Foley Recordist and Foley Artist – Foley is truly a team effort. The engineer/recordist is responsible for playing back picture and sound, and recording the Foley, and the artist is responsible for the mic’ing and the performance. Much like ADR, the recordings need to match the location audio to be properly mixed and blended together. The performance is key since it must be in sync with the action on screen, but it also must have some “emotion” in it to be believable. Together, they work on mic placement, the effects of the recording booth on the performance, and the choice of props to create a seamless track. A full article on Foley can be found here.
Dialog Editor – dialog is often the main anchor element in any particular soundtrack. A dialog editor’s task is to take the location audio that has been chosen in picture editing and make it all work. It is a highly skilled position with a deep attention to detail. Dialog editors can help save particular lines from ADR, by going back into alternate takes from the shoot, to see if they can replace the line instead.
They also fill the track with room tone, pull the production effects from the tracks, and clean the edits to prepare for mixing. In league with the supervising sound editor, they help determine which are possible lines for ADR and prepare room tone for each of those sections. It is a highly desired skill in audio post and a fine dialog editor is a much sought after individual. A deeper look at room tone can be read here.
Music Editor – the music editor works closely with the score composer and the music supervisor to bring tracks to the supervising sound editor to prepare for the mix. Typically, the composer will work with their own crew of recordists and mixers to create the score cues that are decided on by the director. A music editor will act as a liaison between the dubbing stage and the composers team to get the right tracks to the right places.
A music editor also creates the original temporary music score that is used as the score itself is being composed. They might also make edits to the final score as it is brought into the sound edit. They will be in charge of communicating picture changes, scene changes and cue changes between the sound team and the composer’s team.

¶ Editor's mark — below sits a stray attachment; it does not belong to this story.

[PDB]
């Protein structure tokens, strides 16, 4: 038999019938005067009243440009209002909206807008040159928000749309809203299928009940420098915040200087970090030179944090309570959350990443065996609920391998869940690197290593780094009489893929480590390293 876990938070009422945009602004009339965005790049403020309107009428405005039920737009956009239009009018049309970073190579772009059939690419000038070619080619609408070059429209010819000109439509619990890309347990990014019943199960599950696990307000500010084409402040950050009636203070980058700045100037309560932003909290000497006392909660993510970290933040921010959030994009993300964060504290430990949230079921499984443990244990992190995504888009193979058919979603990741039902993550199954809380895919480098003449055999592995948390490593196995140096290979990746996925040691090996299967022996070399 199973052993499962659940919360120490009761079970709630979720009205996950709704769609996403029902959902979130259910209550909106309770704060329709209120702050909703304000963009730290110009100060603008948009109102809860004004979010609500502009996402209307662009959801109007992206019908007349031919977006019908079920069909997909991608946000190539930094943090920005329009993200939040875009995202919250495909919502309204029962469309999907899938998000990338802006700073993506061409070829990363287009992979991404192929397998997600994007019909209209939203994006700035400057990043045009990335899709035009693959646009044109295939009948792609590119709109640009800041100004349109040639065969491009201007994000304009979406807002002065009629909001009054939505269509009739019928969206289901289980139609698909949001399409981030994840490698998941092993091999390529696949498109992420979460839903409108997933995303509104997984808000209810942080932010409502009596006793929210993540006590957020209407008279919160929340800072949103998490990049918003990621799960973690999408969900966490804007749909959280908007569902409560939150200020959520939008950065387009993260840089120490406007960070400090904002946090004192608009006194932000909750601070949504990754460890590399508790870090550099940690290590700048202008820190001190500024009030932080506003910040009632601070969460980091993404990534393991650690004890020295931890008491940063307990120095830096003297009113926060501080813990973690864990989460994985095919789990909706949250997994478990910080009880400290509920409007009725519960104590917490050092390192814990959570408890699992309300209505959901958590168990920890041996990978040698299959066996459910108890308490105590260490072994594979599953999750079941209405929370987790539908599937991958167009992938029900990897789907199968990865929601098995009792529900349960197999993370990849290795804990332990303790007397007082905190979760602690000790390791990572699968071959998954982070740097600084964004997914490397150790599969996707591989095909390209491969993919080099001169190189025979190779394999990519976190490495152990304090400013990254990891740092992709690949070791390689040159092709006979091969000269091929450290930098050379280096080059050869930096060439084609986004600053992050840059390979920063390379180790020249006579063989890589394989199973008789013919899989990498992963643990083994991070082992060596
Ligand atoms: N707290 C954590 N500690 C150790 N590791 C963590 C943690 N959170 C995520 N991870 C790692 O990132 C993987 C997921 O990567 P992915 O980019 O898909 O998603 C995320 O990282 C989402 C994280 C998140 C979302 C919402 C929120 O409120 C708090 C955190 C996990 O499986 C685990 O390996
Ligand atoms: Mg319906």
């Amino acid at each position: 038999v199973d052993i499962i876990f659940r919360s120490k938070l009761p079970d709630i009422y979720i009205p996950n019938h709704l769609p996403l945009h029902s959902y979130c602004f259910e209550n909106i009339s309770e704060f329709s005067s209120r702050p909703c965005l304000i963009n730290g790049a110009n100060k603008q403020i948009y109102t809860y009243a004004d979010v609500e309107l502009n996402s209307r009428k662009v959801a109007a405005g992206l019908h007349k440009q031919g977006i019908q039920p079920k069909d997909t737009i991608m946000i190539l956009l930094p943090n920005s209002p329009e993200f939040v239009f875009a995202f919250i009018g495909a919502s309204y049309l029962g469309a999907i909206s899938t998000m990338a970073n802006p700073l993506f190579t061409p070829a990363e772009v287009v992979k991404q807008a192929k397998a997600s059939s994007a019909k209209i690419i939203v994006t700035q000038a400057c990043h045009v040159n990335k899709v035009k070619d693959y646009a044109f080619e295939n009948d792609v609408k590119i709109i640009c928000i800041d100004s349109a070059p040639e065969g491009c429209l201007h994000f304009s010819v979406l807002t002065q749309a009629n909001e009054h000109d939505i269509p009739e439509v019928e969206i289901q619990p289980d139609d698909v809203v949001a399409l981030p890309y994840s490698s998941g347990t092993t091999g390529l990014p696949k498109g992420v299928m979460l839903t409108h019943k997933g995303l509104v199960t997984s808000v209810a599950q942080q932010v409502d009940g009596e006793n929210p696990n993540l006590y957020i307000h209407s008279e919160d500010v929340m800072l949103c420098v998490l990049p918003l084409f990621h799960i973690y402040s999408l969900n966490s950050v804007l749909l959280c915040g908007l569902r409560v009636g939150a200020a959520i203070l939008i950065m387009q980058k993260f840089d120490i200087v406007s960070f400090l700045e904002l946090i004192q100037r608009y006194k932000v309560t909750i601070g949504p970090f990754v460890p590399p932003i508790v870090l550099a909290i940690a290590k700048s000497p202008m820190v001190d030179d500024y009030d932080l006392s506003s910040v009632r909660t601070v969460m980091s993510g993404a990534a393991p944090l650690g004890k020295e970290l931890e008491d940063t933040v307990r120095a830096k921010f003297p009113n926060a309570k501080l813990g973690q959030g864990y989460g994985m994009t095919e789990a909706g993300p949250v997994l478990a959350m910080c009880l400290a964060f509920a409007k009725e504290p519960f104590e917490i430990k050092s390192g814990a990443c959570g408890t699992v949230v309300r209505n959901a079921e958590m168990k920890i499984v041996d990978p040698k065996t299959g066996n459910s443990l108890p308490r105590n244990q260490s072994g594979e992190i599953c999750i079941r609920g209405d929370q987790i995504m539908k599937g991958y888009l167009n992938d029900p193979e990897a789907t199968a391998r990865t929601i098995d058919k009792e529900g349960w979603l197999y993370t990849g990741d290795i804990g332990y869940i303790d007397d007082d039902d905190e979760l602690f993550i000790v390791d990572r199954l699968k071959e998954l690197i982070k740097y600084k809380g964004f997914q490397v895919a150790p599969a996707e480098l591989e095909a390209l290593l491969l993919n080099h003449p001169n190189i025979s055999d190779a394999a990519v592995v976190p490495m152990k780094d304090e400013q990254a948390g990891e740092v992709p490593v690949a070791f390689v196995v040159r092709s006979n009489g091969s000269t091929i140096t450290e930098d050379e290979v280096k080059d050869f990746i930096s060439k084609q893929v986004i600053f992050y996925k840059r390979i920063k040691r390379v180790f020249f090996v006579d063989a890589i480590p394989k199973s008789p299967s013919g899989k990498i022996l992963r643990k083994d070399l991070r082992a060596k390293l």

Music Supervisor – the music supervisor is someone well versed in many types of musical styles. The music tracks that they provide do not come from the composer, but are instead cues that might be diegetic to a scene, perhaps a song on a car radio, or a live band playing in a scene. They not only source these music tracks for the director, but they also make the deals for licensing usage for any particular track. They are given a budget for these additional musical cues, and then must find a way to satisfy the scene, the director and stay within that budget. Music supers are the ones that tell you, right from the start, that you will most likely need to give up that one Rolling Stones’ song that everyone loves, to be either replaced with a sound alike or different cue. They often need to explain that bands like the Stones and U2 don’t typically sell rights usage at discount rates.
Rerecording Mixer – the rerecording mixer is the person or team that takes all the tracks assembled by the supervising sound editor, determines the audio specifications for the project to be met, including the stem requirement and then creates an emotional blend to serve the audio needs of the story being told.
Big budget Hollywood films today typically have two mixers on a feature. One is tasked with the dialog mix and the music, the other is dedicated to the sound effects mix. They work in tandem, scene by scene to make the film sound as dictated by the director.
As mentioned, in probably every post so far in this series, most projects will require most of these skills. Although the budget might not allow for two supervising sound editors and a team of recordists and mixers, these roles can be, and often are fulfilled by only one or two people, depending on the budget of the project and the budget for post audio.
This series, 28 Weeks of Audio, is dedicated to discussing various aspects of post production audio using the hashtag #MixingMondays.